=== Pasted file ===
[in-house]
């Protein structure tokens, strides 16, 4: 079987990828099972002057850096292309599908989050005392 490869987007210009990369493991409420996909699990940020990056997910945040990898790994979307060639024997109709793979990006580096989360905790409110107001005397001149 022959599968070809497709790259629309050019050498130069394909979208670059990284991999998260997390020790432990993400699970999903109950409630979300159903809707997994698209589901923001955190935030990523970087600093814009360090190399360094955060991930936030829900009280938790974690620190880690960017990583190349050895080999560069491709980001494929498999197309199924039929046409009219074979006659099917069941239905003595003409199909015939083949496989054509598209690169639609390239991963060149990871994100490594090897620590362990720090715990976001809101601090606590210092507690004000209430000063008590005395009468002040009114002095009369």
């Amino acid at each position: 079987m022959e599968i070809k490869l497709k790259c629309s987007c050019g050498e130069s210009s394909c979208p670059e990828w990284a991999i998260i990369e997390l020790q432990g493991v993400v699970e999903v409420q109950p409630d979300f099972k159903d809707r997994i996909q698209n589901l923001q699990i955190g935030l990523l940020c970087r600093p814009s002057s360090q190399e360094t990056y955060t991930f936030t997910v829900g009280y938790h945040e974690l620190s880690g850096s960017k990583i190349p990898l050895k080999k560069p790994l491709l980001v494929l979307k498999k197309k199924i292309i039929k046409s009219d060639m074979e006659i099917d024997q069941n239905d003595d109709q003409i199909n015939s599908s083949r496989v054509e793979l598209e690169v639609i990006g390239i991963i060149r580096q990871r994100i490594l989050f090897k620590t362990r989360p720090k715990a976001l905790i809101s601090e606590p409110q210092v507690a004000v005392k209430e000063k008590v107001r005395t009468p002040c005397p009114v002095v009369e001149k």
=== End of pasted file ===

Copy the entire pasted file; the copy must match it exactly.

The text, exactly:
[in-house]
């Protein structure tokens, strides 16, 4: 079987990828099972002057850096292309599908989050005392 490869987007210009990369493991409420996909699990940020990056997910945040990898790994979307060639024997109709793979990006580096989360905790409110107001005397001149 022959599968070809497709790259629309050019050498130069394909979208670059990284991999998260997390020790432990993400699970999903109950409630979300159903809707997994698209589901923001955190935030990523970087600093814009360090190399360094955060991930936030829900009280938790974690620190880690960017990583190349050895080999560069491709980001494929498999197309199924039929046409009219074979006659099917069941239905003595003409199909015939083949496989054509598209690169639609390239991963060149990871994100490594090897620590362990720090715990976001809101601090606590210092507690004000209430000063008590005395009468002040009114002095009369």
């Amino acid at each position: 079987m022959e599968i070809k490869l497709k790259c629309s987007c050019g050498e130069s210009s394909c979208p670059e990828w990284a991999i998260i990369e997390l020790q432990g493991v993400v699970e999903v409420q109950p409630d979300f099972k159903d809707r997994i996909q698209n589901l923001q699990i955190g935030l990523l940020c970087r600093p814009s002057s360090q190399e360094t990056y955060t991930f936030t997910v829900g009280y938790h945040e974690l620190s880690g850096s960017k990583i190349p990898l050895k080999k560069p790994l491709l980001v494929l979307k498999k197309k199924i292309i039929k046409s009219d060639m074979e006659i099917d024997q069941n239905d003595d109709q003409i199909n015939s599908s083949r496989v054509e793979l598209e690169v639609i990006g390239i991963i060149r580096q990871r994100i490594l989050f090897k620590t362990r989360p720090k715990a976001l905790i809101s601090e606590p409110q210092v507690a004000v005392k209430e000063k008590v107001r005395t009468p002040c005397p009114v002095v009369e001149k």